Adam Gibson goes coast-to-coast in style on an iconic Australian journey. [First published in TNT Magazine, London]
LET ME get this straight. I’m no trainspotter. No rail buff. The longest train trip I’ve been on was when I fell asleep on the Hammersmith line one night and woke up at Bromley-by-Bow.
So the thought of spending three days and three nights in a train carriage (and covering 4352km) on the trans-Australia Indian-Pacific didn’t exactly fill me with enthusiasm. It filled me with … well, just let’s say uncertainty.
The Indian-Pacific journey is truly an incredible trip. It’s the only true trans-continental train ride in the world, literally going from coast to coast. You can have a dip at Bondi Beach in Sydney on a Monday and then take the plunge at Scarborough Beach in Perth on a Thursday — with every centimetre of land in between having rattled beneath your feet.
After leaving Sydney’s Central Station on a September afternoon, we headed straight west out of town, through graffiti-emblazoned suburbia and then began to ascend the foothills of the Blue Mountains. From the wide windows of one of the bar cars I watched as the sun went down and the escarpments of the mountains proper passed by. And then, with the last glimpse of sunlight, we rolled into Lithgow, nestling snugly in the hills like a scene from the movie Babe. Then night fell and around that time the thought struck me … I would be on this train all the way across the country.
There’s something about travelling by train which the rarified atmosphere of plane travel or the eye-wearying rigmarole of driving on Aussie roads cannot hope to match. Train travel gives the best of both worlds. You get the cushioned comfort of flight combined with the real sense of travel that driving can bring. And, basically, you get none of the bad bits.
Waking the first morning, after a night spent largely trying to not fall out of the top bunk, I was hit by the sight of a blindingly orange sunrise across the scrubby plain en-route to Broken Hill. After eating breakfast while spotting kangaroos, emus and the odd wild horse darting away in the distance, signs of mining operations appeared and then, without fanfare, we rolled into Broken Hill station for our first stop.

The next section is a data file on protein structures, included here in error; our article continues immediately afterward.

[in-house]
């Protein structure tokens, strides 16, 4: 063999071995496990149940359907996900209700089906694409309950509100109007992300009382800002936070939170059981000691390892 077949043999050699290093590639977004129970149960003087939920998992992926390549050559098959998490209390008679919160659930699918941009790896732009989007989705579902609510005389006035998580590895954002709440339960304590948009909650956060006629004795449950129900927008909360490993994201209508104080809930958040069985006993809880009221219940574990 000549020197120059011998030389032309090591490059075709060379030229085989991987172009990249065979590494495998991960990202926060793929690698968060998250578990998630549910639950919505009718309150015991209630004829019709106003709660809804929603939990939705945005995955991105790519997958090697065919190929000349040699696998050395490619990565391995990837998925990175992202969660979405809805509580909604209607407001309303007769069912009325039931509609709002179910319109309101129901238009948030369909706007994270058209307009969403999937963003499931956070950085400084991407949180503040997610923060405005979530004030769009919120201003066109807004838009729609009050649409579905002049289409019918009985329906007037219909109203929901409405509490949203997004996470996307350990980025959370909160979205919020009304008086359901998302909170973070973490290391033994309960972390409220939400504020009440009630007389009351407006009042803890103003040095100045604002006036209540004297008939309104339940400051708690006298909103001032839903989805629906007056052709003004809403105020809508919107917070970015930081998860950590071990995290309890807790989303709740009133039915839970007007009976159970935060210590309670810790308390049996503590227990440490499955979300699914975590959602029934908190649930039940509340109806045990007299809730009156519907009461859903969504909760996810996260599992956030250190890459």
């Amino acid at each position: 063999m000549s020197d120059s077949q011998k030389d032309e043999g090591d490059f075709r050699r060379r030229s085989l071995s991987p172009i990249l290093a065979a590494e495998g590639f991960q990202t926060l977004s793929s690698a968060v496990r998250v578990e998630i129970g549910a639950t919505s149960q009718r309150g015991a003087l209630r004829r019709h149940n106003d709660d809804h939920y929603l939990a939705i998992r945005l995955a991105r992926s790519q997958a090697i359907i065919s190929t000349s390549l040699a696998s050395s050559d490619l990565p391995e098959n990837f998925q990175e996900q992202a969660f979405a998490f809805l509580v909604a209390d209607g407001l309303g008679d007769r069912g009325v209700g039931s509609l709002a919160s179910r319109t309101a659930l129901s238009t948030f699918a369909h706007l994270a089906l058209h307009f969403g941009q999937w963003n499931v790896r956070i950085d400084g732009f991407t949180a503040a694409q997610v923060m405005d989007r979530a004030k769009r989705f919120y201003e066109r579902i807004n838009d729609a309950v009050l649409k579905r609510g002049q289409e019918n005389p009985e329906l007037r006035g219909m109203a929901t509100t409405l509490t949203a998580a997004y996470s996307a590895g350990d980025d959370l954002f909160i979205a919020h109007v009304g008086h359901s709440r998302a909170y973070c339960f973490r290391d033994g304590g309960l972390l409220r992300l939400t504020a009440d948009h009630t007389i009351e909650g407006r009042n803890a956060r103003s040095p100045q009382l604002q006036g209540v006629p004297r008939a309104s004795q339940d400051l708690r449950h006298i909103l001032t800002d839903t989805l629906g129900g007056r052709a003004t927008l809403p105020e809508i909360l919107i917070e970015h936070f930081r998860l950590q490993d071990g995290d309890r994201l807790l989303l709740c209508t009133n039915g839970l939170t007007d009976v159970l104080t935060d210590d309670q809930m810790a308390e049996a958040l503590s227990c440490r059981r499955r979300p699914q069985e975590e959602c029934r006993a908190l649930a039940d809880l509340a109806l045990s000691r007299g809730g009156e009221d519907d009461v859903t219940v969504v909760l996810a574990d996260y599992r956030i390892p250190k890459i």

Operated by Great Southern Railways (GSR), the Indian Pacific has four scheduled stops on its journey: Broken Hill, Adelaide, Cook (on the Nullarbor Plain) and Kalgoorlie. Organised tours are available at each stop except Cook.
The Broken Hill stop was the first chance we had to see passengers from other sections of the train. They represented a fair cross section of the community. There were elderly couples, hip young groovers in dark sunnies, daggy middle-aged couples and everything in between. The “IP” caters for all these types, offering three classes of travel.
There’s First Class, where mostly elderly passengers share twin rooms with fold-down beds and a shower and toilet, plus lavish meals from the dining car included in the fare price. There’s Holiday Class, where less extravagant passengers have single or double rooms with shared bathroom and shower facilities in each carriage and meals available from the on-board cafeteria. Then there’s Coach Class, the more budget option which Train Manager Robert Knight described to me as “a bit wild but good fun”. You’d probably go a bit wild too with just an upright seat as your accommodation for several days. Throw in the fact that you have to share toilet facilities with passengers who are often “tired and emotional” from a day spent in one of the bars and you have a recipe for … well, an interesting trip. But it’s worth it.
The price of these classes (Sydney to Perth) varies steeply, with Coach Class adult fares starting around $450 and First Class reaching up to $1500. If you’re strapped for cash or if your idea of a good time is sitting in a seat for 65 hours, then take the Coach Class option. Alternatively you could go the pampered near-opulence of First Class — but pay accordingly.
For mine, the best option is Holiday Class, costing around $900 from Sydney to Perth (or vice-versa). There you at least get to sleep in comfort, something you’ll be heartily glad of because the rock and roll of the train is akin to a giant mother’s hand rocking the cradle — I could hardly keep awake to enjoy the spectacular scenery flashing constantly by.